Fantastic Beasts star Ezra Miller resists labels others put on him
US actor Ezra Miller on his unique personality
Ezra Miller is hungry.
After a long day of press interviews, he walks into ours at the Palihouse West Hollywood hotel, swipes a bowl of chips off the buffet, and wants to know if it's okay to eat through the interview.
Of course, he can do anything he likes as long as he gives us good copy.
Miller is always fun, with sometimes elliptical answers and strange segues which are interesting to unravel.
The 26-year-old US actor reprises his role as Credence Barebone, first introduced two years ago in the Harry Potter spin-off fantasy Fantastic Beasts And Where To Find Them.
In that film, he was revealed to be an Obscurial, a born wizard whose powers are suppressed, usually at a young age.
Credence was abused by his adoptive mother, causing him to become an Obscurus, a parasitical force deadly to its host, as a coping mechanism.
In Fantastic Beasts: The Crimes Of Grindelwald, the second instalment of five, which is showing in Singapore, the Ministry of Magic wants magizoologist Newt Scamander (Eddie Redmayne) to hunt down Credence - who is now searching for his identity - so they can kill him.
That's the only way the organisation will give Newt permission to travel and reunite with newly-reinstated Auror Tina Goldstein (Katherine Waterston).
Tina and Newt had promised to protect Credence at the end of the last movie, so Newt is faced with a hard choice.
With Credence as the catalyst, the various characters converge in Paris, where the villain Grindelwald (Johnny Depp) is marshalling his dark forces in the City of Light.
You must be very happy with your career right now.
Yeah, truly delighted, to be completely honest with you. I really, really enjoy all forms of artistic creation, in any medium and at any scale. I'll do a doodle with a Crayola just as soon as I'll work on some project of ridiculous scale and enjoy them just the same. It's creation, it's expression, it's interpretation and I find it infinitely delightful.
You have a unique personality. Has anyone ever tried to change you in Hollywood?
Yeah, the human mind seems to just desire simplicity in a labelling process. It's something that's wrong with our brains and it's something we have to resist.
We need to start practising resistance. Probably in the entire history of artists for as long as there has been art, there has been a process of being like, 'Guys, I did this thing' and then everyone being like 'Oh, you're the doer of that thing'.
We love when he does the thing, but if I want to do another thing, they're like 'Whoa buddy, you're the doer of that thing'. I think our desire to see the label before we see the human being is a massive bummer for everybody and seems like sort of the seed of the tree of death that we see growing above the whole earth now.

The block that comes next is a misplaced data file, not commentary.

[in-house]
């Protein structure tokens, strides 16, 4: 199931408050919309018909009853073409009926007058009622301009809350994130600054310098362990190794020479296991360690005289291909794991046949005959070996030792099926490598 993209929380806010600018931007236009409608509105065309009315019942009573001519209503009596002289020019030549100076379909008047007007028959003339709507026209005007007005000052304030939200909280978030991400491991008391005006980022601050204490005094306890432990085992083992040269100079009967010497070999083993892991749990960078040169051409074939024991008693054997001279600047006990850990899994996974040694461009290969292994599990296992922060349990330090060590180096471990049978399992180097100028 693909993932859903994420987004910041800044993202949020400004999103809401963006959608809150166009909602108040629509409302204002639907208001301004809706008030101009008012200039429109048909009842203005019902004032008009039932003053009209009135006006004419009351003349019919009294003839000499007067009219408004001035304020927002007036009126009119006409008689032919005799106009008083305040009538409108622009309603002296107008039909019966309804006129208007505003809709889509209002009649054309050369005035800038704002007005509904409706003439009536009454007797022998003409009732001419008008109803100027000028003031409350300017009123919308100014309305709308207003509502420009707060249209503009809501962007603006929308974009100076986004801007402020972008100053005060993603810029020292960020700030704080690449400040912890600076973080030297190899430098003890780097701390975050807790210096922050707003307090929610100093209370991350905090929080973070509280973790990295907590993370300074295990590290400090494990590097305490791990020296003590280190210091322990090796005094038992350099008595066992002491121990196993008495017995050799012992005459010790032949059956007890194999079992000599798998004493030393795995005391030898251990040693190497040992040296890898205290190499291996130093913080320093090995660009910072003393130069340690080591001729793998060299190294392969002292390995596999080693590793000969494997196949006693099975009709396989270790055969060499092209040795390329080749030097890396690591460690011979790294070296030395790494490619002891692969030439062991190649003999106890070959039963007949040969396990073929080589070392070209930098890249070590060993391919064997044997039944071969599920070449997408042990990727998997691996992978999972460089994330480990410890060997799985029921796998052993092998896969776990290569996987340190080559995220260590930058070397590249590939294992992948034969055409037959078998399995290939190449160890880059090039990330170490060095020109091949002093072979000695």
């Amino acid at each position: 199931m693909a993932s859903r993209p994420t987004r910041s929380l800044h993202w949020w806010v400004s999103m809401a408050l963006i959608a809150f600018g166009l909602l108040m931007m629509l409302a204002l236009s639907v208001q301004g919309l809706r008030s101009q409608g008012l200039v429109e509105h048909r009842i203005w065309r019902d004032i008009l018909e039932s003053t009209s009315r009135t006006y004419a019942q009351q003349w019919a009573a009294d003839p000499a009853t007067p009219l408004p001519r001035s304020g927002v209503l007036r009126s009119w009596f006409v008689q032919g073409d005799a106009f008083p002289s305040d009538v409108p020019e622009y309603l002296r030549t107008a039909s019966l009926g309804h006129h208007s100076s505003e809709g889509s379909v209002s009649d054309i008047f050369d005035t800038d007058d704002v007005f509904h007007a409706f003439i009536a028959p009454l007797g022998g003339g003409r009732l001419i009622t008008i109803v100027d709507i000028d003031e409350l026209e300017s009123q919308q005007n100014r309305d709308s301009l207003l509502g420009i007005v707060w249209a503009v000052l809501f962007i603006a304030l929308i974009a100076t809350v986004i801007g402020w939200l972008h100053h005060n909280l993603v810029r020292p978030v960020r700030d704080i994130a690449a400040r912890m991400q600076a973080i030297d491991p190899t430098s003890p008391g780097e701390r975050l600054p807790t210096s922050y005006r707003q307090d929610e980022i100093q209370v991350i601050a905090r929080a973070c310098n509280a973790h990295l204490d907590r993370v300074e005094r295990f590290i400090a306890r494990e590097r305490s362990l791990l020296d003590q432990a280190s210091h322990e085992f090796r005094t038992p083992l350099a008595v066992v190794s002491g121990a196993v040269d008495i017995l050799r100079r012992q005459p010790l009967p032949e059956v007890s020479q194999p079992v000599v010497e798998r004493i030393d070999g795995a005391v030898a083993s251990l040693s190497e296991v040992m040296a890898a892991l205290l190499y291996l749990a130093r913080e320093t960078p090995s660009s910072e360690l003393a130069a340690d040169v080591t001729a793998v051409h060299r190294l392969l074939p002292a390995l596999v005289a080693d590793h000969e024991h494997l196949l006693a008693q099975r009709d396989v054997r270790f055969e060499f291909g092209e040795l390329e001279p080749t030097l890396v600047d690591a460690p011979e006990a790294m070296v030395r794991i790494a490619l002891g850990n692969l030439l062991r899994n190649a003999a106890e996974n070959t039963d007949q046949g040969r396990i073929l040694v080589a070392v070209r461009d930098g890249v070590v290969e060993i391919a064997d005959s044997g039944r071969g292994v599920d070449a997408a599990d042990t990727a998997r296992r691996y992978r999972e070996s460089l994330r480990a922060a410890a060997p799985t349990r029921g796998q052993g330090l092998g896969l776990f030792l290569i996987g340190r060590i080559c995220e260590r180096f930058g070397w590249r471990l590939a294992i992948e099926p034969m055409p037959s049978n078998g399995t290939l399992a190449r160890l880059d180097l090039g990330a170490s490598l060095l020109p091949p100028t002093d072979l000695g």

What was it like working with Johnny Depp?
I've heard of Johnny Depp. Weird guy, right? It was a very, very involved experience. These films are kind of knuckle push-ups on rough concrete the way that we engage with this material. It's like bloodletting, so Johnny was extremely engaged and committed. When I first met Johnny, I did not know it was him. I did not realise who he was until we were midway through the conversation.
Was he in character?
Yeah, he was in costume and in character and I just heard him referred to by his first name. Then I had this sort of incredibly engaged experience continuing this relationship. You know, it's fascinating because it's the continuation of the relationship that Colin (Farrell) and I played out in the first film.
What's the update on Barry Allen and The Flash spin-off movie?
Anyone who knows about Barry Allen, knows that he's often extraordinarily late. But when he shows up, it doesn't even matter that he was late because he fixes everything almost instantaneously. What you would recognise as instantaneously, is actually a long boring process for him that takes place over the course of a nano-second.
So that's the update. We're making it (laughs). It's going to be amazing. I am very excited about that. That's like one of my dream projects and I'll get to do it.
Fantastic Beasts actress amazed by surprises in script
As a big Harry Potter fan, Ezra Miller's biggest "geek-out" moment in the Fantastic Beasts franchise was the revelation of Claudia Kim as Nagini - what he calls the "crowning jewel" of the sequel.
The 33-year-old South Korean actress (left), who made her Hollywood debut as geneticist Helen Cho in 2015's Avengers: Age Of Ultron, portrays a Maledictus who carries a blood curse that will transform her into a snake permanently.
Potterheads will recognise the character as the infamous killing companion of powerful dark wizard Lord Voldemort.
In The Crimes Of Grindelwald, Nagini is the main attraction of a wizarding circus and freak show and eventually finds a friend and confidante in one of the menial workers there, Miller's Credence Barebone.
Was there a particular part of the script that had Kim geeking out?
She said: "For me, it was reading about Hogwarts. Of course, there were so many surprises in the script that just kept me thinking, 'Oh my God. Another one, and then another one?'
"I am scared of snakes. And (Nagini) was so scary in the films.
"So it was amazing to see she has so many different sides to her, and her story's only beginning."
She added: "What was so great was that for my audition, they didn't mention that she's meant to be this Maledictus or Nagini.
"It was just this scene about Credence, but also this other girl, who's beautiful and vulnerable, and she's just so broken. And yet she has this compassion and protectiveness. And that's what I saw in that scene."
Another highlight for Kim was experiencing the amazing fashion in the film designed by Oscar-winning costume designer Colleen Atwood.
She joked: "Lots of fantastic coats. They should call (the movie) Fantastic Coats And Where To Find Them."